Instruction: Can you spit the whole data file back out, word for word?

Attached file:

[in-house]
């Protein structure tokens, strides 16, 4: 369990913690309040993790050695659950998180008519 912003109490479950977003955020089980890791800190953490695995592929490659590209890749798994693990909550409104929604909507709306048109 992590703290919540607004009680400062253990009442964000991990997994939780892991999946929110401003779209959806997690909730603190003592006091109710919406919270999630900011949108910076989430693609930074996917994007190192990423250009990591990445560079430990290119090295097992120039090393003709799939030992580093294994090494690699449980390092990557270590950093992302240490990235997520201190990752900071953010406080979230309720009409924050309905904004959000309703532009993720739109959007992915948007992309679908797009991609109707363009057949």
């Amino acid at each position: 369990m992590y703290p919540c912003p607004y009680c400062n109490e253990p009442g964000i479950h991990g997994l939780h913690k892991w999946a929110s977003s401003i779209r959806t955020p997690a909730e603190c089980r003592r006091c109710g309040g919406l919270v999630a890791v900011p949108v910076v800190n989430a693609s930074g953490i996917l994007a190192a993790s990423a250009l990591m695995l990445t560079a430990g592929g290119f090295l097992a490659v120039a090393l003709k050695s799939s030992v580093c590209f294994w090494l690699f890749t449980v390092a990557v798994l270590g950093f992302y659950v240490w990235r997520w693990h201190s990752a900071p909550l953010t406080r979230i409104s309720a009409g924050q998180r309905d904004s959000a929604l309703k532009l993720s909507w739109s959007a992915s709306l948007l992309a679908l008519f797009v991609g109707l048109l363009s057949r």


[in-house]
């Protein structure tokens, strides 16, 4: 369990913690309040993790050695659950998180008519 912003109490479950977003955020089980890791800190953490695995592929490659590209890749798994693990909550409104929604909507709306048109 992590703290919540607004009680400062253990009442964000991990997994939780892991999946929110401003779209959806997690909730603190003592006091109710919406919270999630900011949108910076989430693609930074996917994007190192990423250009990591990445560079430990290119090295097992120039090393003709799939030992580093294994090494690699449980390092990557270590950093992302240490990235997520201190990752900071953010406080979230309720009409924050309905904004959000309703532009993720739109959007992915948007992309679908797009991609109707363009057949």
């Amino acid at each position: 369990m992590y703290p919540c912003p607004y009680c400062n109490e253990p009442g964000i479950h991990g997994l939780h913690k892991w999946a929110s977003s401003i779209r959806t955020p997690a909730e603190c089980r003592r006091c109710g309040g919406l919270v999630a890791v900011p949108v910076v800190n989430a693609s930074g953490i996917l994007a190192a993790s990423a250009l990591m695995l990445t560079a430990g592929g290119f090295l097992a490659v120039a090393l003709k050695s799939s030992v580093c590209f294994w090494l690699f890749t449980v390092a990557v798994l270590g950093f992302y659950v240490w990235r997520w693990h201190s990752a900071p909550l953010t406080r979230i409104s309720a009409g924050q998180r309905d904004s959000a929604l309703k532009l993720s909507w739109s959007a992915s709306l948007l992309a679908l008519f797009v991609g109707l048109l363009s057949r």